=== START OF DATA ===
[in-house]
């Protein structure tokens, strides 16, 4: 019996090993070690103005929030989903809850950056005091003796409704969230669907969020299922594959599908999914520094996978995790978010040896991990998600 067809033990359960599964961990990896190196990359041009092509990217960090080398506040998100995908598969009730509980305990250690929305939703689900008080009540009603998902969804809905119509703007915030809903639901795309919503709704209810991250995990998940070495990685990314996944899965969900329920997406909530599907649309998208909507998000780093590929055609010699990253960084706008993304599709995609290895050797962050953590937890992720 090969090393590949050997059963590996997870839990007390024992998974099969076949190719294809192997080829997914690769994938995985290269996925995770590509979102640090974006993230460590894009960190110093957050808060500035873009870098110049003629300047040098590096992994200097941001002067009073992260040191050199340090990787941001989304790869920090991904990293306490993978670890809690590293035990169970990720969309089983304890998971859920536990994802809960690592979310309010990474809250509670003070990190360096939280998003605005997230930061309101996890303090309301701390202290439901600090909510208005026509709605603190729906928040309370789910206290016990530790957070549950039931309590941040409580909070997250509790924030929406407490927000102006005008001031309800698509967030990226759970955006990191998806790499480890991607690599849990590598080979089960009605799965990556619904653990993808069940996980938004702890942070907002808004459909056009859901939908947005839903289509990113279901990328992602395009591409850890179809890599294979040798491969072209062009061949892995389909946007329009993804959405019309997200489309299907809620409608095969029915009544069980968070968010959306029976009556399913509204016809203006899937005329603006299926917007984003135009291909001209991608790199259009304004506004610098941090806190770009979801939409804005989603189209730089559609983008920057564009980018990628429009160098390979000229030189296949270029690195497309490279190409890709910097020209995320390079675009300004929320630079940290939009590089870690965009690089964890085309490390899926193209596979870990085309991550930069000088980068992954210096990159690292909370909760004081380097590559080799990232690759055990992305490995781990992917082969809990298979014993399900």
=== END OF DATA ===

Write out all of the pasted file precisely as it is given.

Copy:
[in-house]
């Protein structure tokens, strides 16, 4: 019996090993070690103005929030989903809850950056005091003796409704969230669907969020299922594959599908999914520094996978995790978010040896991990998600 067809033990359960599964961990990896190196990359041009092509990217960090080398506040998100995908598969009730509980305990250690929305939703689900008080009540009603998902969804809905119509703007915030809903639901795309919503709704209810991250995990998940070495990685990314996944899965969900329920997406909530599907649309998208909507998000780093590929055609010699990253960084706008993304599709995609290895050797962050953590937890992720 090969090393590949050997059963590996997870839990007390024992998974099969076949190719294809192997080829997914690769994938995985290269996925995770590509979102640090974006993230460590894009960190110093957050808060500035873009870098110049003629300047040098590096992994200097941001002067009073992260040191050199340090990787941001989304790869920090991904990293306490993978670890809690590293035990169970990720969309089983304890998971859920536990994802809960690592979310309010990474809250509670003070990190360096939280998003605005997230930061309101996890303090309301701390202290439901600090909510208005026509709605603190729906928040309370789910206290016990530790957070549950039931309590941040409580909070997250509790924030929406407490927000102006005008001031309800698509967030990226759970955006990191998806790499480890991607690599849990590598080979089960009605799965990556619904653990993808069940996980938004702890942070907002808004459909056009859901939908947005839903289509990113279901990328992602395009591409850890179809890599294979040798491969072209062009061949892995389909946007329009993804959405019309997200489309299907809620409608095969029915009544069980968070968010959306029976009556399913509204016809203006899937005329603006299926917007984003135009291909001209991608790199259009304004506004610098941090806190770009979801939409804005989603189209730089559609983008920057564009980018990628429009160098390979000229030189296949270029690195497309490279190409890709910097020209995320390079675009300004929320630079940290939009590089870690965009690089964890085309490390899926193209596979870990085309991550930069000088980068992954210096990159690292909370909760004081380097590559080799990232690759055990992305490995781990992917082969809990298979014993399900």